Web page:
Do you see how much more satisfying that gift will be, as opposed to giving the same amount of money to the organization to use however it sees fit?
Restricted giving adds a ton of value to the giving opportunity, because it makes their giving story – and thus their hero story – that much more compelling and gratifying.
Immortality may not be possible in reality, but it is possible symbolically through gifts that leave a permanent mark on the world, and that identify the donor as part of that mark.
Naming a scholarship after the donor is an easy example of how this can work. Even after the donor is gone, their name and their impact continues to do good in the world.
Making a restricted gift helps the donor imagine a clear mental picture for what their gift will accomplish. Rather than go to the general fund, it’s much more meaningful to know that my gift will help launch a program that will build twenty houses every year in a particular nation.
A restricted gift allows the donor to tell other people what their gift will make possible. That feels good, and it’s valuable to them.
When you offer a donor the option of making a restricted gift, or even better a menu of options, you are communicating that you trust them and want to partner with them in ways that are meaningful to them.
You are making it clear that they aren’t just a stack of money, which is how wealthy people often feel perceived by nonprofits. Just give us your money and let us spend it how we know best. That’s the actual approach taken by some organizations. It doesn’t work out very well, for anyone. The organization makes less money, and the donors feel soured and unappreciated.
When a donor trusts you, they give repeatedly, and they give bigger gifts.
Restricted gifts are very much like lead generation in the business world. Why? Because if a donor makes a restricted gift for their first gift, they will usually make any future gifts unrestricted. The restricted gift establishes trust, gives them a sense of meaning and fulfillment, and bonds them to your organization.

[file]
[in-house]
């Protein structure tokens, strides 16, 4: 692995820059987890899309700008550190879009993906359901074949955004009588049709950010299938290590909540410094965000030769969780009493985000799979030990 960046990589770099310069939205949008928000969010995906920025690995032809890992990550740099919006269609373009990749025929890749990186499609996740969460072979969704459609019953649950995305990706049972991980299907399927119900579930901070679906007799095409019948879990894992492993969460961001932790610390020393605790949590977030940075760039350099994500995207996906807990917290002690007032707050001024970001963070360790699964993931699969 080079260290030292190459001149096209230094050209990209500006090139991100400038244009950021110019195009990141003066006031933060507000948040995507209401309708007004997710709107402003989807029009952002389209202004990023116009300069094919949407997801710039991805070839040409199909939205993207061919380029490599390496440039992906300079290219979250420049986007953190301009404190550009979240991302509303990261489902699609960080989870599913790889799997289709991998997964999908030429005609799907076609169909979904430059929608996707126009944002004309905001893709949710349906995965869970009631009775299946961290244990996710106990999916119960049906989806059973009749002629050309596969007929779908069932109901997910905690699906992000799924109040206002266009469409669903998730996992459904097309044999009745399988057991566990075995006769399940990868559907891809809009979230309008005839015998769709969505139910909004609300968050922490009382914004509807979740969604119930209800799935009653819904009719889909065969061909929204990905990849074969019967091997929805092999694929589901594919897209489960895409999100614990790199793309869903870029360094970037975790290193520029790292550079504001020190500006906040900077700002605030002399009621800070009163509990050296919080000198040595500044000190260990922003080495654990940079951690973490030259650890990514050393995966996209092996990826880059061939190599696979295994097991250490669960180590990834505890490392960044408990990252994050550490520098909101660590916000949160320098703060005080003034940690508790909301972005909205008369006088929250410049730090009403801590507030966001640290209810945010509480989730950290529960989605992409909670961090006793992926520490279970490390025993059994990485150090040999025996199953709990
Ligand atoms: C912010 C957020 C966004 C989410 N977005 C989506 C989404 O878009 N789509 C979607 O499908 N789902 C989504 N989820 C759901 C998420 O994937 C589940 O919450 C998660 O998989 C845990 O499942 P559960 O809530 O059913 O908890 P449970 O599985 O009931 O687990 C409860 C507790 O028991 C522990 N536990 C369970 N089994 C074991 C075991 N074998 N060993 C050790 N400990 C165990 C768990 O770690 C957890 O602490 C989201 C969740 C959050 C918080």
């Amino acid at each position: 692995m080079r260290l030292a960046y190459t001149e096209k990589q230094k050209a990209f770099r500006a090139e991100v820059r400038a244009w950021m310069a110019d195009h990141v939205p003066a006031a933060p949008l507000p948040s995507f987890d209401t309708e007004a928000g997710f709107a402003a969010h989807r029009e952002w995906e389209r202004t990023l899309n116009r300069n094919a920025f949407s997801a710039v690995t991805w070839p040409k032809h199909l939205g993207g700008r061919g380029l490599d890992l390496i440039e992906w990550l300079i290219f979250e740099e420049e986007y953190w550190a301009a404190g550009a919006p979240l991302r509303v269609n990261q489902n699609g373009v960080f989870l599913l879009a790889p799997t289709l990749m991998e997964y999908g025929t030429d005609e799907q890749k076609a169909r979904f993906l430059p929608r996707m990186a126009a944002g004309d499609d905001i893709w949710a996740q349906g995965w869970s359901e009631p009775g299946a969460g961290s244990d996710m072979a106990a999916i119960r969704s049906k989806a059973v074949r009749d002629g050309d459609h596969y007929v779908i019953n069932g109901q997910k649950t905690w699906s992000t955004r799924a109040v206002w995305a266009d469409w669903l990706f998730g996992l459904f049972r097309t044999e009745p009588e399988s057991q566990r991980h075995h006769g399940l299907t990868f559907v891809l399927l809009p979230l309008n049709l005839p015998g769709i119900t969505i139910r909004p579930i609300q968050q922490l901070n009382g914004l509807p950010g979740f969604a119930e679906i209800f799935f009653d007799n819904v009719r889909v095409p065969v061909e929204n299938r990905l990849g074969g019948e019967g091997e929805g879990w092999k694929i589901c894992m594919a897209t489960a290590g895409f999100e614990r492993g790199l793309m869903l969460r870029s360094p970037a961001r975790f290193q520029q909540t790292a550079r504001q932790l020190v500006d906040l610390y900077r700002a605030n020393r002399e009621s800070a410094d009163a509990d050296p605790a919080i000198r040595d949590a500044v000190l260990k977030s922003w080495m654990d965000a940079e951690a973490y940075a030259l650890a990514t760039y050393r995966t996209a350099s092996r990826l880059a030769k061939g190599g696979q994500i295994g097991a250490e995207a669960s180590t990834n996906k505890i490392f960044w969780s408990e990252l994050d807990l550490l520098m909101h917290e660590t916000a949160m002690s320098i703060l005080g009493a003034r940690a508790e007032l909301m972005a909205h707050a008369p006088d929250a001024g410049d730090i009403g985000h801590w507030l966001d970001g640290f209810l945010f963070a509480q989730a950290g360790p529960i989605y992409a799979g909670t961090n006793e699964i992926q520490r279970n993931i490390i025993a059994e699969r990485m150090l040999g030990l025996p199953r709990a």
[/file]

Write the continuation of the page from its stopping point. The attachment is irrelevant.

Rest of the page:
From that point on, they just give freely. So you do a restricted gift when a donor prefers it, because you know this likely means many more future donations that will be unrestricted. The amazing thing is, this doesn’t even require the first gift to be restricted.
Evidence for this can be found in a study from the Journal of Behavioral and Experimental Economics. This study gave donors the option of making a restricted or an unrestricted gift in one campaign. Then, they compared that with another campaign that only offered unrestricted giving options.
Not only did the first campaign make more money, but 98% of the gifts given were given without restriction.
Did you catch that?
Simply giving the option of a restriction – even though hardly any of the donors used it – led to greater total giving.
Organizations offering restricted gifts understand that major gifts is a long-term, multi-step process. Some major donors give a smaller gift to sort of ‘test out’ an organization. Based on how they get treated in their giving experience, they may or may not follow up with much larger gifts. Why? Because they’re looking for organizations they can be excited about giving to. They want to give, but not just to anyone.
Restricted giving gets them in the door.
This last one depends on the specifics of the giving instructions, but it’s very common for a restriction to apply only to the first use of a gift, not the entire amount. This would happen in situations where the amount needed to fund something may not be fully known.
For example, suppose a donor gives $100,000 and wants it to go toward a scholarship to their alma mater. The winning student may not require all that money. Maybe they only need $60,000 of it. In that case, the remaining $40,000 could then go into your general fund.
An enhanced donor experience, permanence, clarified impact, trust, and raising more money – these are all good outcomes for both your organization and the donor, and they all happen by offering and working with donors on restricted giving.
But how should you respond when a prospect rejects your request for a major gift, even a restricted gift? See a 3-step response and learn how to restart the conversation.